Generally, marriage is a personal choice between two people who wish to spend their future together. The expectation of marrying, moving in and making babies is somewhat outdated, and modern society accepts all varieties of chronological combinations when it comes to children, weddings and co-habitation.
Marriage is clearly a union between two people and of equal significance in the lives of husband and wife. Why is it, then, that this equal importance is not reflected in a marriage certificate? Look at yours if you have one – it records father’s names only. With only the father’s details recorded on such a document, the mother’s details are omitted. In a world in which attitudes and associations towards marriage change, shouldn’t the bureaucratic and anachronistic rules that govern it change too?
Social Changes Regarding Women and Marriage
The fact that women’s roles in society are changing cannot be denied. An increasing number of women are choosing to keep their own surnames- 35% in 2013 compared to only 17% in 2000. Same-sex marriages are legal and women are participating as much as men. Women are occupying high-power, influential job roles (in 2013, women occupied 14.6% of Fortune 500 executive officer positions), proving their abilities to ‘go it alone’. As such, can we really continue to dismiss the importance of the female role to the point of totally omitting a mother’s details on marriage certificates?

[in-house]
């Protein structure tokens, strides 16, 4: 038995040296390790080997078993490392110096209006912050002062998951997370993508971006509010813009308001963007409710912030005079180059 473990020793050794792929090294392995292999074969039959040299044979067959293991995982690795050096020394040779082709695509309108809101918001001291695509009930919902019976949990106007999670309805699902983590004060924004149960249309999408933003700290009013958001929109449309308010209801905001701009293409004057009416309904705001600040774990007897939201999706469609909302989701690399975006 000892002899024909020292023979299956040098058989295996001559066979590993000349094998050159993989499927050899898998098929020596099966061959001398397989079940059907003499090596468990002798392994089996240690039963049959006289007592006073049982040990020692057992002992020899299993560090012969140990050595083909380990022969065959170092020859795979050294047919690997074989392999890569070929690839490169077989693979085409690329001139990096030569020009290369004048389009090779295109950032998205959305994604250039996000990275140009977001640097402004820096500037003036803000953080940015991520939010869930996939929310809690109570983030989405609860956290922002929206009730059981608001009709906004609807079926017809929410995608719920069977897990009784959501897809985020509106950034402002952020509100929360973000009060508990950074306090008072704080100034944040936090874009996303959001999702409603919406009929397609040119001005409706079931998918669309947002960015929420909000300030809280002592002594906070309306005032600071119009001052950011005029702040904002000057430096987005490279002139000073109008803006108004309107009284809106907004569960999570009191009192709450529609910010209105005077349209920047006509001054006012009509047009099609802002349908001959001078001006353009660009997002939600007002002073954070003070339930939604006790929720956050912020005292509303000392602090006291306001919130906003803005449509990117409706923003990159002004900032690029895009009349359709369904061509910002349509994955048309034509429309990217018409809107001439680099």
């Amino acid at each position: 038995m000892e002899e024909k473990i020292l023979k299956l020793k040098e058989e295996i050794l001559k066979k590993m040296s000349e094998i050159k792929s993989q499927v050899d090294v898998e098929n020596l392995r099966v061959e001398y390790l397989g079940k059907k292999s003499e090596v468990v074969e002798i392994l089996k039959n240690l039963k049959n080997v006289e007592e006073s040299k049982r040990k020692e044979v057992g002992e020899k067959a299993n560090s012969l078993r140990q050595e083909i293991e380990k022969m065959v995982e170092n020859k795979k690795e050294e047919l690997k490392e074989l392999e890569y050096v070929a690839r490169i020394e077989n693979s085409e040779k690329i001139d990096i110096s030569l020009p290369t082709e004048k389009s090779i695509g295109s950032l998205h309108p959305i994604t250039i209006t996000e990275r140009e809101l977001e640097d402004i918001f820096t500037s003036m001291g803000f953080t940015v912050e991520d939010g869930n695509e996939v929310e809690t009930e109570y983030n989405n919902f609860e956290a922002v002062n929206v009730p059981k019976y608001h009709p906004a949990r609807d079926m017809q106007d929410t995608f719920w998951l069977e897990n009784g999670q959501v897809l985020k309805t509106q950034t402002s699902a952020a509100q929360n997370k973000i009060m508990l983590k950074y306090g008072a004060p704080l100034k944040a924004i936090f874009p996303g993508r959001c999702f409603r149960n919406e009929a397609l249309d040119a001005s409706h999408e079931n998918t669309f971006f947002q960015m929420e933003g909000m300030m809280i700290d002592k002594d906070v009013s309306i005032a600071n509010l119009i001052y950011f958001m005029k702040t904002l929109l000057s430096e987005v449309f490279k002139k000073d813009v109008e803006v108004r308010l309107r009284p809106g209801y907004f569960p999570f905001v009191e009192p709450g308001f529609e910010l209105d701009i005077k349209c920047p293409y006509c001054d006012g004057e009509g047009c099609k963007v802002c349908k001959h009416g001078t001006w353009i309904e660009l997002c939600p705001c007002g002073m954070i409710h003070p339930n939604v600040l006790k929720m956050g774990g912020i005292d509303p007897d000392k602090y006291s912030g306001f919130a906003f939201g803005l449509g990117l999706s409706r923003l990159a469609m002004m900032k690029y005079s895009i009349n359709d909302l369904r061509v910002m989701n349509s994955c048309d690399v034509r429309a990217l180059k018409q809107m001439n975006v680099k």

Who is leading change?
Various organisations have recently challenged the current requirements for marriage certificates in which mothers are ‘written out of history’. Members of the Telegraph Wonder Woman Group says the exclusion of women from legal documents is a ‘cultural femicide’, as mothers are unrecorded, untraceable and therefore invisible in history.
Such female-supporting organisations believe that the current method of only recording ‘male detail’ on such fundamentally important documents is outdated. Just as couples can choose to keep the bride’s surname, they should also be able to choose to list both their mother’s and father’s details on their certificates, depending on their specific situation and arrangements. Despite the outrage from female support groups on this issue, the Home Office states ‘there are no plans to change the rules’, although it is an issue that they are looking to review in the near future.
If giving birth to someone is not enough to qualify recognition on their offspring’s marriage documents, we’re not sure what is!